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The Political Economy of State-Owned Lotteries

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An incomplete contracts approach is applied to analyse the lottery industry. It is argued that lottery services are more efficiently provided by private enterprises than by public enterprises, even if the addictive potential of lotteries is taken into account and government is assumed to be benevolent. However, in most countries, state-owned enterprises provide lottery services. In Germany, the 16 states each own a monopoly lottery-providing enterprise. This apparent puzzle is resolved by dropping the assumption that members of government are perfectly benevolent. The narrow self-interest of members of the state governments and other influential stakeholders in Germany helps to explain the persistence of the current structure of the lottery industry.

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  1. Since contracting is a way for the government to regulate a contractor’s behaviour, I will use the terms regulation and contract interchangeably and in a broad sense, including both regulations issued by the government that potentially apply to more than one private actor and contracts between individual private actors and the government or individual government employees and the government.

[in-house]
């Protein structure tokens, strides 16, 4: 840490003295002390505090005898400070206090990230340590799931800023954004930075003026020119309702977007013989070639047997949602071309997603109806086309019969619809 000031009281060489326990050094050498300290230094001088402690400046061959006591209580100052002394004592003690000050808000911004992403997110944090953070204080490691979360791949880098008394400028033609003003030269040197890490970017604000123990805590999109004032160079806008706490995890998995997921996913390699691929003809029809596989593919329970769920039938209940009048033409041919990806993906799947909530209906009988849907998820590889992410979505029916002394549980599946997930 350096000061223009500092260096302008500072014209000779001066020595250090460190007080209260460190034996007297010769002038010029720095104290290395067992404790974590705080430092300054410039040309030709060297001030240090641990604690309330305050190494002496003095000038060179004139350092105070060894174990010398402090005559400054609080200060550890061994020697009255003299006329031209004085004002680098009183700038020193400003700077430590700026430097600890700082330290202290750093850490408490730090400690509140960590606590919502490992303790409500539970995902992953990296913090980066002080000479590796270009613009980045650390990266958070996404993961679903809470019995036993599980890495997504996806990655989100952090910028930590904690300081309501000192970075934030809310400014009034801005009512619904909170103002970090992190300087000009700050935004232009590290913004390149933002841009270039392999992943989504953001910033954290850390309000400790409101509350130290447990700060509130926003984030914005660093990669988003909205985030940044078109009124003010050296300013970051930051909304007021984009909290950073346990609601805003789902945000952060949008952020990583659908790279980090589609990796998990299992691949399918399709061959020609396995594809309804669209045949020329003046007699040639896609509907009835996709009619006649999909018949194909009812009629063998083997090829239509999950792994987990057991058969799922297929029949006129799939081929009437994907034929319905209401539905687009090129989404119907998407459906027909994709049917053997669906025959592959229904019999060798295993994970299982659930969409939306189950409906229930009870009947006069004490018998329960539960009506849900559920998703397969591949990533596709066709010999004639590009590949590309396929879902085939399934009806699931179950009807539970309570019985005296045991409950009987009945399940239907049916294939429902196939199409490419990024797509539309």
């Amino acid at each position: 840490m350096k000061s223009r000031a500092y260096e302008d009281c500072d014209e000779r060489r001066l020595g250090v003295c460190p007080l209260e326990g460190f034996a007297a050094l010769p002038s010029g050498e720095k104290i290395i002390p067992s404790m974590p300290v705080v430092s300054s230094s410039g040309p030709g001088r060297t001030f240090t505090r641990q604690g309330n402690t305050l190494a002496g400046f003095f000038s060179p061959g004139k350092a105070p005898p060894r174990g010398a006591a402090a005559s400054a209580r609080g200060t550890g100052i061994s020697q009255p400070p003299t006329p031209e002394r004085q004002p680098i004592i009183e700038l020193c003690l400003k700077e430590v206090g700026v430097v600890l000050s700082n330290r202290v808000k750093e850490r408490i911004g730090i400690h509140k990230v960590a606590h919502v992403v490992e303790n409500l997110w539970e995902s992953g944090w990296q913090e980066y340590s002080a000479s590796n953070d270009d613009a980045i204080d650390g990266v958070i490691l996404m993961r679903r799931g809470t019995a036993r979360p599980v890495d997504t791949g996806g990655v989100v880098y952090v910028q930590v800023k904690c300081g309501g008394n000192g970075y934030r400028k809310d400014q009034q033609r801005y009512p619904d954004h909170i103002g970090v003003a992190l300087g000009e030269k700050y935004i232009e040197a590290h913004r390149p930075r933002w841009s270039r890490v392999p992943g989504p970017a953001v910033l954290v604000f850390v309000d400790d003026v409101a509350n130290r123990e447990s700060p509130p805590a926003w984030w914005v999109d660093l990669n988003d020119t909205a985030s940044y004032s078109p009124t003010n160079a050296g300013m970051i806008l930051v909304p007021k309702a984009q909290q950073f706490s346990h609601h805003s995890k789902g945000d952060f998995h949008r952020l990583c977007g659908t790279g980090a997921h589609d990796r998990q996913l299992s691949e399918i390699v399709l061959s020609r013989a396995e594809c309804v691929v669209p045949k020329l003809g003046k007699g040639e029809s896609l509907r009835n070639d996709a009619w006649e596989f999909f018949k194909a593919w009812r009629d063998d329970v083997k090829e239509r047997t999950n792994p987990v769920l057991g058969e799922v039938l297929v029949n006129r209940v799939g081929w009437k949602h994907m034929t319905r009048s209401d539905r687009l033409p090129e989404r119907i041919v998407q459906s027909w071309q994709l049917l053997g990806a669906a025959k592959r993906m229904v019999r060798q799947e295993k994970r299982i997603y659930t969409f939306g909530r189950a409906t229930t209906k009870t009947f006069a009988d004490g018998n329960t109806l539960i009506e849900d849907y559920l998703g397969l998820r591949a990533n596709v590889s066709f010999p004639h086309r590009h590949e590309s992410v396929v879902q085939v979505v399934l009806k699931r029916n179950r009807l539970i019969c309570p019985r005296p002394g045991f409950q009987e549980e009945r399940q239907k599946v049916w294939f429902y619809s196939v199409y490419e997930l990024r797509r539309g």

2. Other possibilities, which I do not discuss here, are for the government to share ownership in a provider with private actors (Schmitz 2000) or to add a state-owned enterprise to the ecology of private enterprises.

  3. See Richardt (2017) for a discussion both of the questionable paternalistic roots of aiming at the protection of players from themselves and the very minor fraction of players addicted to gambling in general and lotteries in particular.

  4. I follow Hart et al. (1997) and Shleifer (1998) and assume that the government is perfectly benevolent, whereas public agents hired by government and private agents are assumed to only be imperfectly benevolent.

  5. See section “The Political Economy of State-Provided Lotteries in Germany” for the German case. The lottery industry is obviously not the only industry in which services are on offer that are potentially addictive. Illegal drugs, tobacco, and alcohol come to mind as potentially addictive goods. In Germany, all of these are regulated in one way or another. But, in these cases, the government does not provide the goods through state-owned enterprises.

  6. The regulation that accounts for security issues in the lottery industry does not have to be lottery specific. Regulations that require banks and nonbanks to protect their customers’ data could apply to lotteries too.

  7. The addict’s harm here is short for negative externalities the addict imposes on his future self as well as on other members of society.

  8. For the USA, Jones (2015) states that all revenue from lotteries was earmarked for education spending in 20 out of the 43 states that sponsored lotteries in 2014, while in some additional states, a fraction of the revenue was earmarked for education.